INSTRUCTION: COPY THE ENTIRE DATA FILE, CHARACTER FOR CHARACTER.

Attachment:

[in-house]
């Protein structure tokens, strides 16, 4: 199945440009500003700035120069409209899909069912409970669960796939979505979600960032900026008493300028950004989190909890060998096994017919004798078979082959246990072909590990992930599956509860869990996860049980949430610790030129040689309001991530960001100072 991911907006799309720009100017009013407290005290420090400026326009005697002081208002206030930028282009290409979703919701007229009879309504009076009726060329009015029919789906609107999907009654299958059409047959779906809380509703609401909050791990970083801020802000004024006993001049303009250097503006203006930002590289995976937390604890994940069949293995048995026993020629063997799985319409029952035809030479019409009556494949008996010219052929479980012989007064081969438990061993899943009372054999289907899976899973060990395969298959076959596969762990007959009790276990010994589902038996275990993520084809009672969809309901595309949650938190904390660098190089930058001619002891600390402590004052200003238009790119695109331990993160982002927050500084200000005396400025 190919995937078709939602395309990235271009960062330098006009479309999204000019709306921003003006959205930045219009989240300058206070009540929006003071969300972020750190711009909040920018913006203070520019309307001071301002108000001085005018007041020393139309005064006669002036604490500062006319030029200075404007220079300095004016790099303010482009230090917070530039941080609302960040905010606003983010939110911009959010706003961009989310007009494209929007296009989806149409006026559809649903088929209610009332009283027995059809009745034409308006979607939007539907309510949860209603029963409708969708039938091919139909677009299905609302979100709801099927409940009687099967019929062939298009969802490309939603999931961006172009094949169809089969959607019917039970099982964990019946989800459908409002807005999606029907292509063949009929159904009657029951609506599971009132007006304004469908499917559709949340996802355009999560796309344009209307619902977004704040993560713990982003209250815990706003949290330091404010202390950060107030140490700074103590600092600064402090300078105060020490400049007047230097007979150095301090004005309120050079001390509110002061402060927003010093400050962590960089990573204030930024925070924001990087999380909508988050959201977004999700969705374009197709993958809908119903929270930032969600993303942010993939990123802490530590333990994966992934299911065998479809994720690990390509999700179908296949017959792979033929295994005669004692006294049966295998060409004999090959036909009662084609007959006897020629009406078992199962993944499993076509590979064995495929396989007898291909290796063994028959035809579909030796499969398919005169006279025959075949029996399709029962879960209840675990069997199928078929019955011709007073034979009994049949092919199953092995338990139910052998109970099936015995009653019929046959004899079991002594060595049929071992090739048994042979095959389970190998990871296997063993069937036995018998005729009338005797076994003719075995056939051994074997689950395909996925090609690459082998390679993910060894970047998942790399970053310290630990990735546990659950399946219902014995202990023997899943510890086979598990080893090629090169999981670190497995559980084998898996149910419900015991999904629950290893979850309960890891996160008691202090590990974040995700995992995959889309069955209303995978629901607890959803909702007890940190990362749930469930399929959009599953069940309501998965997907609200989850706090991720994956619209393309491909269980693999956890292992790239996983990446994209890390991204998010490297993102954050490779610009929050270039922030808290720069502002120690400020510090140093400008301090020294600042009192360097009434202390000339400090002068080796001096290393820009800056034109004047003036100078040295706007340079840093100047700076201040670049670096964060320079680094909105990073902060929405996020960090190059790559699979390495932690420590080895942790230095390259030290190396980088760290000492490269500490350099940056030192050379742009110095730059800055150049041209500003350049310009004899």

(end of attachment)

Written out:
[in-house]
């Protein structure tokens, strides 16, 4: 199945440009500003700035120069409209899909069912409970669960796939979505979600960032900026008493300028950004989190909890060998096994017919004798078979082959246990072909590990992930599956509860869990996860049980949430610790030129040689309001991530960001100072 991911907006799309720009100017009013407290005290420090400026326009005697002081208002206030930028282009290409979703919701007229009879309504009076009726060329009015029919789906609107999907009654299958059409047959779906809380509703609401909050791990970083801020802000004024006993001049303009250097503006203006930002590289995976937390604890994940069949293995048995026993020629063997799985319409029952035809030479019409009556494949008996010219052929479980012989007064081969438990061993899943009372054999289907899976899973060990395969298959076959596969762990007959009790276990010994589902038996275990993520084809009672969809309901595309949650938190904390660098190089930058001619002891600390402590004052200003238009790119695109331990993160982002927050500084200000005396400025 190919995937078709939602395309990235271009960062330098006009479309999204000019709306921003003006959205930045219009989240300058206070009540929006003071969300972020750190711009909040920018913006203070520019309307001071301002108000001085005018007041020393139309005064006669002036604490500062006319030029200075404007220079300095004016790099303010482009230090917070530039941080609302960040905010606003983010939110911009959010706003961009989310007009494209929007296009989806149409006026559809649903088929209610009332009283027995059809009745034409308006979607939007539907309510949860209603029963409708969708039938091919139909677009299905609302979100709801099927409940009687099967019929062939298009969802490309939603999931961006172009094949169809089969959607019917039970099982964990019946989800459908409002807005999606029907292509063949009929159904009657029951609506599971009132007006304004469908499917559709949340996802355009999560796309344009209307619902977004704040993560713990982003209250815990706003949290330091404010202390950060107030140490700074103590600092600064402090300078105060020490400049007047230097007979150095301090004005309120050079001390509110002061402060927003010093400050962590960089990573204030930024925070924001990087999380909508988050959201977004999700969705374009197709993958809908119903929270930032969600993303942010993939990123802490530590333990994966992934299911065998479809994720690990390509999700179908296949017959792979033929295994005669004692006294049966295998060409004999090959036909009662084609007959006897020629009406078992199962993944499993076509590979064995495929396989007898291909290796063994028959035809579909030796499969398919005169006279025959075949029996399709029962879960209840675990069997199928078929019955011709007073034979009994049949092919199953092995338990139910052998109970099936015995009653019929046959004899079991002594060595049929071992090739048994042979095959389970190998990871296997063993069937036995018998005729009338005797076994003719075995056939051994074997689950395909996925090609690459082998390679993910060894970047998942790399970053310290630990990735546990659950399946219902014995202990023997899943510890086979598990080893090629090169999981670190497995559980084998898996149910419900015991999904629950290893979850309960890891996160008691202090590990974040995700995992995959889309069955209303995978629901607890959803909702007890940190990362749930469930399929959009599953069940309501998965997907609200989850706090991720994956619209393309491909269980693999956890292992790239996983990446994209890390991204998010490297993102954050490779610009929050270039922030808290720069502002120690400020510090140093400008301090020294600042009192360097009434202390000339400090002068080796001096290393820009800056034109004047003036100078040295706007340079840093100047700076201040670049670096964060320079680094909105990073902060929405996020960090190059790559699979390495932690420590080895942790230095390259030290190396980088760290000492490269500490350099940056030192050379742009110095730059800055150049041209500003350049310009004899």